Frank Cybulski, right, holds the knife. Bill Deskins helped track down Cybulski. (Max Ortiz / The Detroit News)
Roseville— Former Army platoon Sgt. Loyd Cates of Smithville, Texas, kept a hunting knife clean and sharpened for more than 40 years after it was left behind in Vietnam by an injured Hamtramck soldier.
“I don’t know why, but I felt that someday I would see him again,” Cates said of Sgt. Frank Cybulski. “I was going to hold onto it.”
The knife this week finally was returned to Cybulski, who now lives in Roseville. The delivery brought to a close an effort that opened long-buried memories for both men, who are still coming to grips with their roles in an 11-year war that saw 58,220 U.S. fatalities and left thousands of veterans apprehensive about discussing their experiences.
“I just stared at the box for like 10 minutes,” Cybulski, 64, said of the delivery. “I opened it up and pulled the knife out. That’s when I started crying.”
The knife was a gift from Cybulski’s parents, who had sent it to him after he left for war and asked them to send him a hunting knife.
Cybulski, who was 20, had it with him when he and Cates, then 21, were on patrol in southern Vietnam with around 30 other members of the 199th Infantry Brigade the morning of Jan. 14, 1970.
Suddenly, North Vietnamese soldiers detonated a mine, “and then there was (another) explosion,” Cates, 65, said.
Cates was unharmed, but five yards to his left, Cybulski lay badly burned and in shock.
“I remember telling him he was OK and he was fine,” Cates said. “But, of course, that’s what you always say. He wasn’t OK and he wasn’t fine.”
Cybulski said he does not remember Cates’ assuring words. “The only thing I remember is a gigantic orange ball in my face,” he said. “It’s like looking at the sun and then you look away, and you can still see it.”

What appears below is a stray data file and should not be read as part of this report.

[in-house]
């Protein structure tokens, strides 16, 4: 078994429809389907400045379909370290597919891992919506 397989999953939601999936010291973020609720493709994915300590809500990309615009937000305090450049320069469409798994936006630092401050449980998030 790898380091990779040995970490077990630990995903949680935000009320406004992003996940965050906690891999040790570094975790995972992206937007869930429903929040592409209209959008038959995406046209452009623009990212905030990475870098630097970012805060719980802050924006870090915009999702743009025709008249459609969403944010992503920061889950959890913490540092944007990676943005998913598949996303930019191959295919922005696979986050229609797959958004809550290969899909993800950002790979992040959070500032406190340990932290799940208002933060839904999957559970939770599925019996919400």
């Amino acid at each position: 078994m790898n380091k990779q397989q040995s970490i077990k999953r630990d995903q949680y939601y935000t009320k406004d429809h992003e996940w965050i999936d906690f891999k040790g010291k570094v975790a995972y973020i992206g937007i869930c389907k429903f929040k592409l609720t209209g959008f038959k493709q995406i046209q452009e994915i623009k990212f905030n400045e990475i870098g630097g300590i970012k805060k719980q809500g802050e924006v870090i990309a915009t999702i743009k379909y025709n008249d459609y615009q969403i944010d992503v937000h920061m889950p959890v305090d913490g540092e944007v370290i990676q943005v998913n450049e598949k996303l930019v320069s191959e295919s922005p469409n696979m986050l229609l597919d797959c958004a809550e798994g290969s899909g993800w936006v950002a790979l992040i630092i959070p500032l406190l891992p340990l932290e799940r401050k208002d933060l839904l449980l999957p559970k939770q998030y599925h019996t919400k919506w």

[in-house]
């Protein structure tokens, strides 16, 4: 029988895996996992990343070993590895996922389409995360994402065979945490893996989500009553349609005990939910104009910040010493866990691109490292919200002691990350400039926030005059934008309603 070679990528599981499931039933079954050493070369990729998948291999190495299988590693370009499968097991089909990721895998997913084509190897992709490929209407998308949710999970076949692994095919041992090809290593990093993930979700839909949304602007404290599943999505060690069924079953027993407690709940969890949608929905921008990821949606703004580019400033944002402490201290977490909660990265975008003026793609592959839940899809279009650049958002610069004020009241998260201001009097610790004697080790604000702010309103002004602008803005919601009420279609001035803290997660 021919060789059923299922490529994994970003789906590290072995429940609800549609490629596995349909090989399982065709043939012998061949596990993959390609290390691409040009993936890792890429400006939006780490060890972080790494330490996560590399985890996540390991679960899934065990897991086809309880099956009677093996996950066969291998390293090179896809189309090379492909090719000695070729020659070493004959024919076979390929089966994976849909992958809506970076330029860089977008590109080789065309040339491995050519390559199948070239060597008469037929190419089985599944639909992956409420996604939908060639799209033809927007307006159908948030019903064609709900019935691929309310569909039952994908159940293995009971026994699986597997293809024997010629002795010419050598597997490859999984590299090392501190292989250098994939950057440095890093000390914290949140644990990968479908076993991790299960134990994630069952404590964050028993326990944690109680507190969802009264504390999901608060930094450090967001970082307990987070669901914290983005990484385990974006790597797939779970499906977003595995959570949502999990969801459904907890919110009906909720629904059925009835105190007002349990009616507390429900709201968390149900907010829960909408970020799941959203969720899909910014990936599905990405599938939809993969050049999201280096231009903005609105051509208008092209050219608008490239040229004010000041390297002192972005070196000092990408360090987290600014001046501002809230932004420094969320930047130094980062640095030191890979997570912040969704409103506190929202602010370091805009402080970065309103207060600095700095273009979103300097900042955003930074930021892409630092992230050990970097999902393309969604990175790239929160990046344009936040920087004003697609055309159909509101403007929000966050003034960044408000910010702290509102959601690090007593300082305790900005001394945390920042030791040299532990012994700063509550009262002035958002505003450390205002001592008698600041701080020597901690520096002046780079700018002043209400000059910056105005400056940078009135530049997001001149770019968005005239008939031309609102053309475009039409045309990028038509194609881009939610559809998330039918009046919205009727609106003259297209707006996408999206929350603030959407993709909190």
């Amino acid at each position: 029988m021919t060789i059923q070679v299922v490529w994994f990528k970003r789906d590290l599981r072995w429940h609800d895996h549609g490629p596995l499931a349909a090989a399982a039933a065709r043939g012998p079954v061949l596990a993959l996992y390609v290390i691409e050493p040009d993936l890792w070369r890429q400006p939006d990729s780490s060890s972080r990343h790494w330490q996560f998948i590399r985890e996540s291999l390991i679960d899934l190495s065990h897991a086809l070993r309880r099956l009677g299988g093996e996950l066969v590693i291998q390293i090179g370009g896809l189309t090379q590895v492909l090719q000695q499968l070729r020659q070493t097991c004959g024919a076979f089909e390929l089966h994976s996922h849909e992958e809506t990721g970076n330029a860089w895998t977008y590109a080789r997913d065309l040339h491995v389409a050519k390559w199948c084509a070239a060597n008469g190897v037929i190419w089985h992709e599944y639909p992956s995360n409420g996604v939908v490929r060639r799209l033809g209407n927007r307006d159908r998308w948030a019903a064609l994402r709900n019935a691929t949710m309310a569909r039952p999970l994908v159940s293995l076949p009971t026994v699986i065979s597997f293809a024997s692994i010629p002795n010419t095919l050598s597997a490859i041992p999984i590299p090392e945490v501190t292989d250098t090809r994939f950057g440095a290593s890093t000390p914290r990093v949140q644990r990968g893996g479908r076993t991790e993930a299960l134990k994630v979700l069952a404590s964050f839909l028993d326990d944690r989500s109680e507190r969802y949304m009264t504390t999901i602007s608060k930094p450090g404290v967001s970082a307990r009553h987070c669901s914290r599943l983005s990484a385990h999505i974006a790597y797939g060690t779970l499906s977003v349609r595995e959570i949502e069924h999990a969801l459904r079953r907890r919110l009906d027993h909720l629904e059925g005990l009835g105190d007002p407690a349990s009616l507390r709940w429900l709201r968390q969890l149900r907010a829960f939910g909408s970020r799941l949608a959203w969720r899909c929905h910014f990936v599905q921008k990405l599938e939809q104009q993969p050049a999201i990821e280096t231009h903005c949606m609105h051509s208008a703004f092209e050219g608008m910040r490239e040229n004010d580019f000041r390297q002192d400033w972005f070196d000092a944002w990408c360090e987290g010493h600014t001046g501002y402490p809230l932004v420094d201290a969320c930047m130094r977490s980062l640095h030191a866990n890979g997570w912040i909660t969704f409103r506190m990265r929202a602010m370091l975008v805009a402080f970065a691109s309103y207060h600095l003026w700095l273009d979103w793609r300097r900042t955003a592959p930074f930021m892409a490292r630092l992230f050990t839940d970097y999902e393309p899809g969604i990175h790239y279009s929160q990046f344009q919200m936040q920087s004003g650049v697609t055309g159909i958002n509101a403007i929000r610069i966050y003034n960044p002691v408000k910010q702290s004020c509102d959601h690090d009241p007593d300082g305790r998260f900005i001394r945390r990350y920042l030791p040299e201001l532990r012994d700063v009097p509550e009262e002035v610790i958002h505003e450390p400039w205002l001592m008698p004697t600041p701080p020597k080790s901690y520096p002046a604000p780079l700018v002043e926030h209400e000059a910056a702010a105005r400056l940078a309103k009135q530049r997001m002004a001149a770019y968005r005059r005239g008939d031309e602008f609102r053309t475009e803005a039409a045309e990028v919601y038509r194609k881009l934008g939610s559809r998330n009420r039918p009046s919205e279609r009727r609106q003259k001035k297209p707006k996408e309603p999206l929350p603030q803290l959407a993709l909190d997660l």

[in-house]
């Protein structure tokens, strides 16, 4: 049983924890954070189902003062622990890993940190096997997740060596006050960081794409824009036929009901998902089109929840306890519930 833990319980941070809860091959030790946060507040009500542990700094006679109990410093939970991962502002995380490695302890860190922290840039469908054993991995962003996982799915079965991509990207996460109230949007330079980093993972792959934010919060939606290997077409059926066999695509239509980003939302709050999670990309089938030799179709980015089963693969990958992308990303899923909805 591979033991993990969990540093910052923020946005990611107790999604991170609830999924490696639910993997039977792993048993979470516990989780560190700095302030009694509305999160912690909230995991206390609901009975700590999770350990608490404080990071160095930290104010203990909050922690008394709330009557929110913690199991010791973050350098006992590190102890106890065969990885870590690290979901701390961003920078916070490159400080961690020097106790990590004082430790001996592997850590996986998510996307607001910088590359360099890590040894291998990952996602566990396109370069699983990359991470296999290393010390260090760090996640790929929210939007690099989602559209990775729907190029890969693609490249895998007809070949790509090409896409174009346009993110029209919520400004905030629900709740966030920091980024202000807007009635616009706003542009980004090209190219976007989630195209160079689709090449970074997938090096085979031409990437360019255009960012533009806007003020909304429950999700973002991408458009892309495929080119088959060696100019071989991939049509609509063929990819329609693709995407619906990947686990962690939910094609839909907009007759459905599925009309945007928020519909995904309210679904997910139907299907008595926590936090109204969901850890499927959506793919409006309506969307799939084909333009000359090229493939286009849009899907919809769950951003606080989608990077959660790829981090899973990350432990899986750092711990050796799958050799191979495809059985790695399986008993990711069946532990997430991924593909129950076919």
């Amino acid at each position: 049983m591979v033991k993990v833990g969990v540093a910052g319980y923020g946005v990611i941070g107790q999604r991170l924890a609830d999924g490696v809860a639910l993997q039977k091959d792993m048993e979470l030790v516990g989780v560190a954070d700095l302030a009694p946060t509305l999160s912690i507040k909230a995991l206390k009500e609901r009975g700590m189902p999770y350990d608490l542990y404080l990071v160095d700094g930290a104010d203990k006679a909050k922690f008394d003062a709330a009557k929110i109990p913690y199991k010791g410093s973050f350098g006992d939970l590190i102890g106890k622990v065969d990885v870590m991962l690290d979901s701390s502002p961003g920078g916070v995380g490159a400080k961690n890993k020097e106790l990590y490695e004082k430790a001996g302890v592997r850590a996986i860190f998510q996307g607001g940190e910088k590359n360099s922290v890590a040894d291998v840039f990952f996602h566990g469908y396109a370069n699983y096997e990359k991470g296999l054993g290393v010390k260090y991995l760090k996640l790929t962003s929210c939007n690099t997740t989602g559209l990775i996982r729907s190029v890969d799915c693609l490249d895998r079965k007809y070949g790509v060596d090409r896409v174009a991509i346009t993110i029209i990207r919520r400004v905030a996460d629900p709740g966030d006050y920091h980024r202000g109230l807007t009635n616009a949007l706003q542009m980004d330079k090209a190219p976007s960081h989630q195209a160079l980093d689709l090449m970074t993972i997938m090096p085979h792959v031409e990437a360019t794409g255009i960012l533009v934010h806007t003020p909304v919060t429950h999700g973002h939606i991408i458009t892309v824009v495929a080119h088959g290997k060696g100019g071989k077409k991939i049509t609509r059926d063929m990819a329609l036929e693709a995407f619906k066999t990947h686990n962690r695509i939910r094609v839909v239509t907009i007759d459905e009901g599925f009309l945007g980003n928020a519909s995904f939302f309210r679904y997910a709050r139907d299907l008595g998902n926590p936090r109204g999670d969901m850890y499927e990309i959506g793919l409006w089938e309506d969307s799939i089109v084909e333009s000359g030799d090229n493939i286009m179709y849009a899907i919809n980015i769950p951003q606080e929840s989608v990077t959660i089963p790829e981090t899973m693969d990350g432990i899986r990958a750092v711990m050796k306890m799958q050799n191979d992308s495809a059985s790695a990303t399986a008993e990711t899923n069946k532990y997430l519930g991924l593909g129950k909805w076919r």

Cybulski was evacuated to an American hospital in Long Binh, Vietnam, and then sent home. He was one of 303,644 U.S. soldiers injured in the war from 1964-75, according to the Department of Veterans Affairs.
“That was one of the most difficult things about being in Vietnam,” Cates said. “You got close to people and when you put them on that helicopter, you never heard from them again.”
Hope kept alive
Cates retrieved Cybulski’s knife, hoping one day to give it back.
Cates returned home from the war in July 1970. Then, like many Vietnam veterans, he blended in and moved on. “You just try to put (the war) out of your mind,” he said.
After more than four decades, Cates this summer felt he was ready to look for Cybulski. He contacted Bill Deskins of Warren, creator of the “I grew up in Hamtramck before 1985” Facebook group.
“I knew Ski was from Hamtramck,” said Cates, using Cybulski’s old nickname. “Of course there are a lot of ‘-skis’ in Hamtramck.”
Deskins, himself a Vietnam vet, tracked down a phone number for Cybulski’s ex-wife, who passed along the message. But Cybulski said he was hesitant to revisit the painful memories, and initially did not respond.
As weeks passed with no word from Cybulski, Cates said he began to feel discouraged. “I thought ... so close but no cigar,” he said.
Determined to find Cybulski, Deskins reached out to The Detroit News, which also called Cybulski’s ex-wife.
After hearing from his ex-wife again, Cybulski said he was prompted to get in touch out of respect for Cates.
“I’d follow that guy any place,” he said. “I really would.”
The number 754
When the two finally spoke over the phone early this month, it was as if no time had passed.
“Anytime you run into an old Vietnam buddy ... you just take up where you left it,” Cates said. “It’s kind of weird, but that’s the way it is.”
Cybulski and Cates said they hope to reunite in May at the 199th’s reunion in New Orleans.
As for the knife, Cybulski said he wants to carve the number 754 into its handle — the number of men from the brigade who died in the war.
“I can’t forget those guys,” he said. “Never.”
Then, he plans to visit the Vietnam Memorial in Washington, D.C.
“My grandson just turned 2-years-old, and it’s very important to me to walk that wall and touch it with him,” Cybulski said.
“I want to place that knife at the wall in Washington and leave it there.”